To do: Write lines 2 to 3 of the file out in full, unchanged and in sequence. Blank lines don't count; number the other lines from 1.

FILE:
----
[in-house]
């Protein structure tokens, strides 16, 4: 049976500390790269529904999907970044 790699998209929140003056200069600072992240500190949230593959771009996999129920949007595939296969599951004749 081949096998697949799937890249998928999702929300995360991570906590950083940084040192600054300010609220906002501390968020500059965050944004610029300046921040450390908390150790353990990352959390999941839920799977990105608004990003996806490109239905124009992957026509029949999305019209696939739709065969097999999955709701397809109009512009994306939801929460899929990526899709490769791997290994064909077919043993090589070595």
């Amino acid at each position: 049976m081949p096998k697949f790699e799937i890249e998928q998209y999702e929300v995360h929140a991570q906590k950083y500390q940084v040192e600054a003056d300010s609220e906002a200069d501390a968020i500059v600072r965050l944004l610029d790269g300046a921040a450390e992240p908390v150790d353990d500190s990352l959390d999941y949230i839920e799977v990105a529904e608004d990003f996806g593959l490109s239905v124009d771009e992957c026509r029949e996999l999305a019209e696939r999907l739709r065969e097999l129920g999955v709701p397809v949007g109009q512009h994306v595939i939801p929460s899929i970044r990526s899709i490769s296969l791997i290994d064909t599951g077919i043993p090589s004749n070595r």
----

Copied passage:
């Protein structure tokens, strides 16, 4: 049976500390790269529904999907970044 790699998209929140003056200069600072992240500190949230593959771009996999129920949007595939296969599951004749 081949096998697949799937890249998928999702929300995360991570906590950083940084040192600054300010609220906002501390968020500059965050944004610029300046921040450390908390150790353990990352959390999941839920799977990105608004990003996806490109239905124009992957026509029949999305019209696939739709065969097999999955709701397809109009512009994306939801929460899929990526899709490769791997290994064909077919043993090589070595």
């Amino acid at each position: 049976m081949p096998k697949f790699e799937i890249e998928q998209y999702e929300v995360h929140a991570q906590k950083y500390q940084v040192e600054a003056d300010s609220e906002a200069d501390a968020i500059v600072r965050l944004l610029d790269g300046a921040a450390e992240p908390v150790d353990d500190s990352l959390d999941y949230i839920e799977v990105a529904e608004d990003f996806g593959l490109s239905v124009d771009e992957c026509r029949e996999l999305a019209e696939r999907l739709r065969e097999l129920g999955v709701p397809v949007g109009q512009h994306v595939i939801p929460s899929i970044r990526s899709i490769s296969l791997i290994d064909t599951g077919i043993p090589s004749n070595r």